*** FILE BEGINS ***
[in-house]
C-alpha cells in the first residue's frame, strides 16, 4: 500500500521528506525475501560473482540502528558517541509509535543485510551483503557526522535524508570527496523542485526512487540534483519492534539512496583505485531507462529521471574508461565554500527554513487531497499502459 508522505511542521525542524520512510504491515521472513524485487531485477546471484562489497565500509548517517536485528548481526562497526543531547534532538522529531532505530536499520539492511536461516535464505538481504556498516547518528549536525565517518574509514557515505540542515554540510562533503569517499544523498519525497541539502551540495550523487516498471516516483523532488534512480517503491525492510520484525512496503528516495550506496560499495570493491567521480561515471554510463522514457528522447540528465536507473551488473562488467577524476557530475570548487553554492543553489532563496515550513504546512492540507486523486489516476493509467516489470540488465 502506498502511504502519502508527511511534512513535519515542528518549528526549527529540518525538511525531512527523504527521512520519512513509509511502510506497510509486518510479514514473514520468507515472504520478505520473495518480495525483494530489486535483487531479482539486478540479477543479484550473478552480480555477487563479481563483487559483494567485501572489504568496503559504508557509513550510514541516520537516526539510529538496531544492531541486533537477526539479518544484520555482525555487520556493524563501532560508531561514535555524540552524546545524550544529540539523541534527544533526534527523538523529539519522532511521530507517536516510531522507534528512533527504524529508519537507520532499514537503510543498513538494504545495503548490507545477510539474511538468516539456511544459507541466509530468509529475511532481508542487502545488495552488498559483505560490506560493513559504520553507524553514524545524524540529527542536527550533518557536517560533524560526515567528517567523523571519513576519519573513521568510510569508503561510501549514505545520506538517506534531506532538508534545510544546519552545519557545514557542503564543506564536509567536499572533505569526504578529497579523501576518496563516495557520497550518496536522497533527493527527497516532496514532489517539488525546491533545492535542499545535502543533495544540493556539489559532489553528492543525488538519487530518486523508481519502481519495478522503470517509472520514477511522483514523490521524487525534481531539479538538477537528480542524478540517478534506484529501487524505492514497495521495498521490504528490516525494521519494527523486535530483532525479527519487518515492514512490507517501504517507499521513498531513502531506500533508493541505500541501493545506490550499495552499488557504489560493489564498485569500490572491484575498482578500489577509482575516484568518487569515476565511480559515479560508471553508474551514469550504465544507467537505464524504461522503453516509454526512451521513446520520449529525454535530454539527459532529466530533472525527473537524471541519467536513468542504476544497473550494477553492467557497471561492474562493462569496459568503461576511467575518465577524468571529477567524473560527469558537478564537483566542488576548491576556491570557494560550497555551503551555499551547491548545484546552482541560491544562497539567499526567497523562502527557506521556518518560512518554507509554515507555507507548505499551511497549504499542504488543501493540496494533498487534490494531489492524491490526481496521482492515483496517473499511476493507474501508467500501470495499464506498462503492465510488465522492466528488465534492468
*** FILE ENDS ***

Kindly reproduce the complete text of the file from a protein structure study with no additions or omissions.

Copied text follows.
[in-house]
C-alpha cells in the first residue's frame, strides 16, 4: 500500500521528506525475501560473482540502528558517541509509535543485510551483503557526522535524508570527496523542485526512487540534483519492534539512496583505485531507462529521471574508461565554500527554513487531497499502459 508522505511542521525542524520512510504491515521472513524485487531485477546471484562489497565500509548517517536485528548481526562497526543531547534532538522529531532505530536499520539492511536461516535464505538481504556498516547518528549536525565517518574509514557515505540542515554540510562533503569517499544523498519525497541539502551540495550523487516498471516516483523532488534512480517503491525492510520484525512496503528516495550506496560499495570493491567521480561515471554510463522514457528522447540528465536507473551488473562488467577524476557530475570548487553554492543553489532563496515550513504546512492540507486523486489516476493509467516489470540488465 502506498502511504502519502508527511511534512513535519515542528518549528526549527529540518525538511525531512527523504527521512520519512513509509511502510506497510509486518510479514514473514520468507515472504520478505520473495518480495525483494530489486535483487531479482539486478540479477543479484550473478552480480555477487563479481563483487559483494567485501572489504568496503559504508557509513550510514541516520537516526539510529538496531544492531541486533537477526539479518544484520555482525555487520556493524563501532560508531561514535555524540552524546545524550544529540539523541534527544533526534527523538523529539519522532511521530507517536516510531522507534528512533527504524529508519537507520532499514537503510543498513538494504545495503548490507545477510539474511538468516539456511544459507541466509530468509529475511532481508542487502545488495552488498559483505560490506560493513559504520553507524553514524545524524540529527542536527550533518557536517560533524560526515567528517567523523571519513576519519573513521568510510569508503561510501549514505545520506538517506534531506532538508534545510544546519552545519557545514557542503564543506564536509567536499572533505569526504578529497579523501576518496563516495557520497550518496536522497533527493527527497516532496514532489517539488525546491533545492535542499545535502543533495544540493556539489559532489553528492543525488538519487530518486523508481519502481519495478522503470517509472520514477511522483514523490521524487525534481531539479538538477537528480542524478540517478534506484529501487524505492514497495521495498521490504528490516525494521519494527523486535530483532525479527519487518515492514512490507517501504517507499521513498531513502531506500533508493541505500541501493545506490550499495552499488557504489560493489564498485569500490572491484575498482578500489577509482575516484568518487569515476565511480559515479560508471553508474551514469550504465544507467537505464524504461522503453516509454526512451521513446520520449529525454535530454539527459532529466530533472525527473537524471541519467536513468542504476544497473550494477553492467557497471561492474562493462569496459568503461576511467575518465577524468571529477567524473560527469558537478564537483566542488576548491576556491570557494560550497555551503551555499551547491548545484546552482541560491544562497539567499526567497523562502527557506521556518518560512518554507509554515507555507507548505499551511497549504499542504488543501493540496494533498487534490494531489492524491490526481496521482492515483496517473499511476493507474501508467500501470495499464506498462503492465510488465522492466528488465534492468